Assessing Think Tanks’ Impact
Presumably, the justification for the rapid rise in think-tank executive compensation is that these individuals have dramatically improved their institutions’ ability to “make an impact.” According to their own preferred metrics for measuring impact, however, this does not appear to be the case.
Attempting to quantify this, it may be useful to devise an “impact score” based on the metrics already advertised by a number of think tanks. The score used in this analysis combines op-eds placed in the New York Times and Wall Street Journal, congressional testimonies, h-index scores (a measure of citations in other papers), and best-selling books, ascribing reasonable weightings to each component (best-sellers are presumably more valuable and much harder to produce than one op-ed, for example). If think-tank executive compensation is driven by impact, one would expect to see a strong correlation between an institutional impact score and executive compensation. Using data from a sample of the largest American think tanks, however, yields an r-squared value of only 0.09, suggesting no significant correlation.7
To be sure, such statistics are inevitably an exercise in false precision. Among other problems, what performance metrics to include is highly debatable—other newspapers or magazines, television appearances, internet video views, article clicks, and so on—or how they should be weighted. The point of the above example is simply to show that the performance metrics identified by the think tanks themselves seem to have no significant correlation with executive compensation.
There also appears to be no significant correlation between the change in an organization’s impact over time and growth in executive compensation, much less the dramatic increases in impact that would be required to justify the high compensation growth shown above. On the other hand, there does appear to be some evidence of a change in focus at most major think tanks. Almost across the board, h-index scores (a more academic measure) have noticeably declined, while op-eds (typically written to advance a more immediate political concern) have noticeably increased. Various explanations can be offered, but one interpretation is that think tanks, initially conceived of as “universities without students,” are now mostly functioning as advocacy organizations.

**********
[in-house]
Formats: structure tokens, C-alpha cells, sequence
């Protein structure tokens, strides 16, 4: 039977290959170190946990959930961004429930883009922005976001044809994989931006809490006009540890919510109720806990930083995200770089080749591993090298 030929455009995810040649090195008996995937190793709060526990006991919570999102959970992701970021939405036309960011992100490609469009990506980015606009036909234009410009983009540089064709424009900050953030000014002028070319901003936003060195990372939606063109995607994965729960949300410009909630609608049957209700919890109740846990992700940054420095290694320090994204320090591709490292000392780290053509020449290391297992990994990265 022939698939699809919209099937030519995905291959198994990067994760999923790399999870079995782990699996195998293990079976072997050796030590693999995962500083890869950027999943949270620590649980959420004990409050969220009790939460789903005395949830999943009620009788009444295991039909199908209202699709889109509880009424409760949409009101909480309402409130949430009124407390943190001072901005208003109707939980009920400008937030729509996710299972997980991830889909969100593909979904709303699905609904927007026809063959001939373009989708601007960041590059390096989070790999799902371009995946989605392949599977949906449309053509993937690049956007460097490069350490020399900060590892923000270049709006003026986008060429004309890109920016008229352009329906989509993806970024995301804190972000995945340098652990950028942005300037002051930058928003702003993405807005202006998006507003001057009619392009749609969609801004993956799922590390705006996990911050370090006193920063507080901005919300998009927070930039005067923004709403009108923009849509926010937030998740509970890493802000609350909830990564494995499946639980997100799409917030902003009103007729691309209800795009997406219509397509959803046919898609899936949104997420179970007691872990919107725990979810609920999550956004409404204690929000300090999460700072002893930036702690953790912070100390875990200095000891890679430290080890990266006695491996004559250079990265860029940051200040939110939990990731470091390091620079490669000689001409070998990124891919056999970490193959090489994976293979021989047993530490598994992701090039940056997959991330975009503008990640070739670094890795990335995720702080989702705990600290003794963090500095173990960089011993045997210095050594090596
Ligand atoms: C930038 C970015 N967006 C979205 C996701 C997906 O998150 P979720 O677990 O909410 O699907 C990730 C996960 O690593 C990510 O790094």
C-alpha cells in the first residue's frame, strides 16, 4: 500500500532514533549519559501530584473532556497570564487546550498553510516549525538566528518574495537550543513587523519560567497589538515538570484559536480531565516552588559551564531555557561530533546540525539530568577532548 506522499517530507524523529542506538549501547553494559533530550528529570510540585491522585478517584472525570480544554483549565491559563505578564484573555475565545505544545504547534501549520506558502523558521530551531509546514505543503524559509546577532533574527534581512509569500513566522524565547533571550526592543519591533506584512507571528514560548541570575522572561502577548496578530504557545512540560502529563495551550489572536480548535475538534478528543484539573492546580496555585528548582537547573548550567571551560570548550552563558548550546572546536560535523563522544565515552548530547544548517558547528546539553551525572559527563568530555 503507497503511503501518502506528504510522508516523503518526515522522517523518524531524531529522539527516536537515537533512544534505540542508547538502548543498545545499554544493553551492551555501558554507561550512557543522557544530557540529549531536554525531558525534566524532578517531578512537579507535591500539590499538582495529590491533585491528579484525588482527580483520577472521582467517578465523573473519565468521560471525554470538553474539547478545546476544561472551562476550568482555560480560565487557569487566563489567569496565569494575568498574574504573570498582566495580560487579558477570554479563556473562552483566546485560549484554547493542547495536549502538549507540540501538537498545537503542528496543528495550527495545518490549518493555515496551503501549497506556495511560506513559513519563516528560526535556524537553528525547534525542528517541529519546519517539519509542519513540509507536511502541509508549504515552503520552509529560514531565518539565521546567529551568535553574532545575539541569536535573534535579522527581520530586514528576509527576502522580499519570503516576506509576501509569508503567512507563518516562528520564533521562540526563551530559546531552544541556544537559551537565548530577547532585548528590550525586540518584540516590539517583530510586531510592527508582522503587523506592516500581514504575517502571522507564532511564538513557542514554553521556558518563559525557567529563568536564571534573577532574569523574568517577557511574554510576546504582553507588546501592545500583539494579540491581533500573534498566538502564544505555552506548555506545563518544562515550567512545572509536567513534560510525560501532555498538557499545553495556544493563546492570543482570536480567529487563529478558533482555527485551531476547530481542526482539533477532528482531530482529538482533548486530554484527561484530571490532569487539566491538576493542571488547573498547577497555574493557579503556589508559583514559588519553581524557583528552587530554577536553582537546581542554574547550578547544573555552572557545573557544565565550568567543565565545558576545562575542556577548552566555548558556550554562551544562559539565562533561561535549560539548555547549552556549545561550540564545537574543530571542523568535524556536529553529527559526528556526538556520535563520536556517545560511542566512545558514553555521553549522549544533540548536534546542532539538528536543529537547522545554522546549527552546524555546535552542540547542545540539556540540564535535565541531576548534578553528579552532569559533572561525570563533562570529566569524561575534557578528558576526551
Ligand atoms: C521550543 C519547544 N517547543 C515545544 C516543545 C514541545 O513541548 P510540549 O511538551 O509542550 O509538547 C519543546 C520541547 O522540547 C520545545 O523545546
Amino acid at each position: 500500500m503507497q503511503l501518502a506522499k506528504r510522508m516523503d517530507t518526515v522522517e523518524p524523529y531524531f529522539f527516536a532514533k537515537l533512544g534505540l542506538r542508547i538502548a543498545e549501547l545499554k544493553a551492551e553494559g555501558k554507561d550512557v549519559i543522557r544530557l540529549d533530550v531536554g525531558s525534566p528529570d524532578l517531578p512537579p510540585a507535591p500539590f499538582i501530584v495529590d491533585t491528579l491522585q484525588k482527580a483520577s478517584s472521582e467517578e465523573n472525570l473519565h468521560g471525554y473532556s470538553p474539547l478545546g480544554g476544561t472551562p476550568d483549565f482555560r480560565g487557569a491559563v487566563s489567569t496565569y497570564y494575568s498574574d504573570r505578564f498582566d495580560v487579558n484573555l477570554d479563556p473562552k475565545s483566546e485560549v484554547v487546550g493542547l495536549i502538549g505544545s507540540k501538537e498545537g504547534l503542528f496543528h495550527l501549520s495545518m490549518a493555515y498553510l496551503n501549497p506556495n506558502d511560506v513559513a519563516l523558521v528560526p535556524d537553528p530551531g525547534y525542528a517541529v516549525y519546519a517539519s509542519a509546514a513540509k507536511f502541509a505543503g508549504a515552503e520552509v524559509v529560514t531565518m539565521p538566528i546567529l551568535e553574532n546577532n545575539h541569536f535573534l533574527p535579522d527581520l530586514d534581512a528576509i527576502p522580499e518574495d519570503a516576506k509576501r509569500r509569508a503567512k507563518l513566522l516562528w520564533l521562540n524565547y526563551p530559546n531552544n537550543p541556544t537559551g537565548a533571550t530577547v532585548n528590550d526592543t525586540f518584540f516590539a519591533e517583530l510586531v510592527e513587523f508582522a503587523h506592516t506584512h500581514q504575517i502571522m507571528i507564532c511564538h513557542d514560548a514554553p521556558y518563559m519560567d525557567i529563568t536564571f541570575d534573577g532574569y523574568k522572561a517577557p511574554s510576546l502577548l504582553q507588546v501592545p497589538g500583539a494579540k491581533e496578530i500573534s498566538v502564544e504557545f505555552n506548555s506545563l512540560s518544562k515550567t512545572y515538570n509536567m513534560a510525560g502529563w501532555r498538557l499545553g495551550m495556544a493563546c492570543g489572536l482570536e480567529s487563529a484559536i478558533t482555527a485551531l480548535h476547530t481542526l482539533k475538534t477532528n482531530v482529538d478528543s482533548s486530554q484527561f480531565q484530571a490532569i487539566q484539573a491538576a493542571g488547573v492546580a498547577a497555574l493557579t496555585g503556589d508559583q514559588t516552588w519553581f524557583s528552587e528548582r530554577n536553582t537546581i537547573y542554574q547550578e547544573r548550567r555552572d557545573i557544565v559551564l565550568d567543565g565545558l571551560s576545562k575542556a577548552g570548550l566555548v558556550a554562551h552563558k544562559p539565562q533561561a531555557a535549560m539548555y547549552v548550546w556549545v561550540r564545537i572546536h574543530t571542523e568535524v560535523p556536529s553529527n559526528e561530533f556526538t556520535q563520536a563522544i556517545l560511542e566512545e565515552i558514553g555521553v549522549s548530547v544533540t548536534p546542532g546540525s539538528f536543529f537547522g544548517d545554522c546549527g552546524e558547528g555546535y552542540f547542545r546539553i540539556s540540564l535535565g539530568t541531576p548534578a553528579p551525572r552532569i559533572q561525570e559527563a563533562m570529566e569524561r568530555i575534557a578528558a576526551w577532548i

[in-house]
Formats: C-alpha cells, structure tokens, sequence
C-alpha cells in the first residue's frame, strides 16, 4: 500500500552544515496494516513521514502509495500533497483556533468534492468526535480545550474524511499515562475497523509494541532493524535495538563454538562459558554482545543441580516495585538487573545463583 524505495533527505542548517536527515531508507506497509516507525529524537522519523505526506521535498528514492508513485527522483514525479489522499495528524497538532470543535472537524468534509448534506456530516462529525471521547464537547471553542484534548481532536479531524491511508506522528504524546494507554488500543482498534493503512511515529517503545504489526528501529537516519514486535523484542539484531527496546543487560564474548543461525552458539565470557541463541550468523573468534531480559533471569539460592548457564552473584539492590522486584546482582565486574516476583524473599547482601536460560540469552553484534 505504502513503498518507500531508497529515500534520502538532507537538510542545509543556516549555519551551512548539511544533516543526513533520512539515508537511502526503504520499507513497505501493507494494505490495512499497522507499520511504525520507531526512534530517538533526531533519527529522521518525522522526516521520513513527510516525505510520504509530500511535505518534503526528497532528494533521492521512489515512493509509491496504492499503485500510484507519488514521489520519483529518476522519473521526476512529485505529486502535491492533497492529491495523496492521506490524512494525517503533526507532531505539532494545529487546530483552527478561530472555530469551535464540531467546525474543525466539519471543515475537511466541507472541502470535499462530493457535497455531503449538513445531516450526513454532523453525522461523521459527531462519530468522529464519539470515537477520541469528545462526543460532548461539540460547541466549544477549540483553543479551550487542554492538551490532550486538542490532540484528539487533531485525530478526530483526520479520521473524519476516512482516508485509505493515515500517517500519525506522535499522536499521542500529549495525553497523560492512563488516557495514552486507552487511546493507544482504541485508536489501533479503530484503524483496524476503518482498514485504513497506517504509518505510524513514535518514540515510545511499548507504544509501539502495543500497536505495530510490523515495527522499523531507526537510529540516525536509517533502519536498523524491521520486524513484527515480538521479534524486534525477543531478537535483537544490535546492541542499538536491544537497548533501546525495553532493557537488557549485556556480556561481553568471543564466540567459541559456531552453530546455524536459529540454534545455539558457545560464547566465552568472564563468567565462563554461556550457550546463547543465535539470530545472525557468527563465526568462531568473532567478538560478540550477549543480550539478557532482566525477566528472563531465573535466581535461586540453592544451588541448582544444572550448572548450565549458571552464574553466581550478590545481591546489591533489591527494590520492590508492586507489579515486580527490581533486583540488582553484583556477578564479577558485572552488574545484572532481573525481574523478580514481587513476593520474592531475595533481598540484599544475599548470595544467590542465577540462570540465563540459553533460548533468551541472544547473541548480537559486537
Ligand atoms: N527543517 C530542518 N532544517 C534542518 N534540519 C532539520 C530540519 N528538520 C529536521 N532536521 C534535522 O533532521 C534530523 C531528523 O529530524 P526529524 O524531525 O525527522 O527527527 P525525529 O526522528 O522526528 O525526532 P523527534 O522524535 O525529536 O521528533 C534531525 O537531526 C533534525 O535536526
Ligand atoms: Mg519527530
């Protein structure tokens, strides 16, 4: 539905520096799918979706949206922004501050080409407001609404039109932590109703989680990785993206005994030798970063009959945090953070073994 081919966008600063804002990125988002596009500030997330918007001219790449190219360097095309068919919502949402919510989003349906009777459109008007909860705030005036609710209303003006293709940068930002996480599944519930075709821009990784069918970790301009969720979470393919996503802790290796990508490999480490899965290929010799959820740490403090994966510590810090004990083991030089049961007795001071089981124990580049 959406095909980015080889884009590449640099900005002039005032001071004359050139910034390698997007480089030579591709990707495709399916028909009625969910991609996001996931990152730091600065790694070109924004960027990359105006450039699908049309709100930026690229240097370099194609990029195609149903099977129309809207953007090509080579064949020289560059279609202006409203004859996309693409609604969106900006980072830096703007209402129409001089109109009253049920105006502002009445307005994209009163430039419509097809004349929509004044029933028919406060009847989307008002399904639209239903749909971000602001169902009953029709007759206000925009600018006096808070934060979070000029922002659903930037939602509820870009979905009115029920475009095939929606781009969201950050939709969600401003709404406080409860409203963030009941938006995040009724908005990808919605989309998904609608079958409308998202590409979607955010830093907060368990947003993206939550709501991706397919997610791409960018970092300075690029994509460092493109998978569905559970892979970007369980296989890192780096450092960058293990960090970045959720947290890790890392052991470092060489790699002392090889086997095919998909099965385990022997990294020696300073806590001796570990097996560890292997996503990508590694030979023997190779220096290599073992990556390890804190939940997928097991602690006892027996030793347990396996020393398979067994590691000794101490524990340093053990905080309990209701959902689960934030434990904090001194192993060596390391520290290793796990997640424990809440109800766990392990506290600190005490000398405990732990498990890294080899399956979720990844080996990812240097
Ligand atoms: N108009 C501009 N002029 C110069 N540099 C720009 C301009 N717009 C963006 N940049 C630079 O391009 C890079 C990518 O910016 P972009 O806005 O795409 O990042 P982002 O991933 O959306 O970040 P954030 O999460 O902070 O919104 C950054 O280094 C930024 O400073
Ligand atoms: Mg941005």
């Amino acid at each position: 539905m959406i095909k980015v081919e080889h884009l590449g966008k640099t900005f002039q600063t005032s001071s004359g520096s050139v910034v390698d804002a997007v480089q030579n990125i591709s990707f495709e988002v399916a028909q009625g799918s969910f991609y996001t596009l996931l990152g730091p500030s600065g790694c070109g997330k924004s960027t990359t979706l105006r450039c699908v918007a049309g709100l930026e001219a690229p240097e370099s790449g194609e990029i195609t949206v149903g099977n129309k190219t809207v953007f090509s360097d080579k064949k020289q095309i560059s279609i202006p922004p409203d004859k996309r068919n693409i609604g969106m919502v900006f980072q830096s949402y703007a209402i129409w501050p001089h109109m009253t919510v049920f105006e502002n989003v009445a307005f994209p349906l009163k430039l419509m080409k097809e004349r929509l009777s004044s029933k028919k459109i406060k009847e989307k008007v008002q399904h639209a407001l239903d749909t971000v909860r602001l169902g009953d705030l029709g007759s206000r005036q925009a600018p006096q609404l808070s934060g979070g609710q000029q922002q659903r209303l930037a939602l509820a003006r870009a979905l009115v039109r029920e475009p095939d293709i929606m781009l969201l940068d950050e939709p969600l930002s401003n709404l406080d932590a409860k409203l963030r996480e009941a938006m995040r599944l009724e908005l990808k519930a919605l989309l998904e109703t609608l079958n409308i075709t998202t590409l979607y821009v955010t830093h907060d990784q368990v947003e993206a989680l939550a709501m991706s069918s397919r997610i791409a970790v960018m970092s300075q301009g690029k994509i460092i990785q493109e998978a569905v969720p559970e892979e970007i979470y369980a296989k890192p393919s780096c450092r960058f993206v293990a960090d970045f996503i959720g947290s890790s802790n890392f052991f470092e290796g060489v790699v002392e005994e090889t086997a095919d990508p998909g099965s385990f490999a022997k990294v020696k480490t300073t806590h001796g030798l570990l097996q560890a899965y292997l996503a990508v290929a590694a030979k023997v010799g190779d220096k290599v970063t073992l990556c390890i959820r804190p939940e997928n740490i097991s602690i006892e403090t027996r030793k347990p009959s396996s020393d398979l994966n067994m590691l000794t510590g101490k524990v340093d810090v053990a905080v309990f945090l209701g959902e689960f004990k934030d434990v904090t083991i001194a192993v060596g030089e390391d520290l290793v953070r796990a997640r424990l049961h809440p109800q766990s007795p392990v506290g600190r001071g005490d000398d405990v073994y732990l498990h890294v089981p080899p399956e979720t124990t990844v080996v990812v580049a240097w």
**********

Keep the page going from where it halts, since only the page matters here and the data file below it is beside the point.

But does this new emphasis on advocacy translate to more influence at the activist or party level? The answer to this question is also highly debatable, but one admittedly anecdotal point is difficult to overlook, especially for “conservative” institutions—the election of President Trump. Although think tanks cannot technically endorse candidates without losing their 501(c)(3) nonprofit tax status, even the most casual observer is aware of their ideological orientations and the political preferences of their leading voices. It seems safe to say that, during the 2016 Republican primary, Trump and his agenda were hardly popular among conservative think-tank analysts or executives, and yet he comfortably won the nomination anyway. Tariffs, a border wall, and an “America first” foreign policy were far from the dominant messages coming out of AEI and Heritage in the years leading up to 2016, yet these were the distinctive aspects of Trump’s winning campaign. In short, whatever all those op-eds accomplished, they appear to have had little impact on public debates over the most visible issues.
Alternative Explanations of
Think-Tank Compensation Policies
The mismatch between think-tank executive compensation and intellectual influence suggests that other factors may be more important in determining the value of these institutions. Donors may in fact care little about an organization’s position in the “marketplace of ideas” and much more about its access to officeholders.
Think tanks are widely known to be breeding grounds for congressional staffers and presidential appointees (despite Trump’s relative unpopularity at think tanks, the current administration is no exception), and they have numerous points of contact with politicians. Thus a more significant measure of impact might be the number of think-tank fellows appointed to executive or legislative roles or the number of nonpublic meetings held with politicians and their staffs. In other words, think tanks today may mainly function as lobbying firms, and many donors may evaluate their impact primarily on that basis.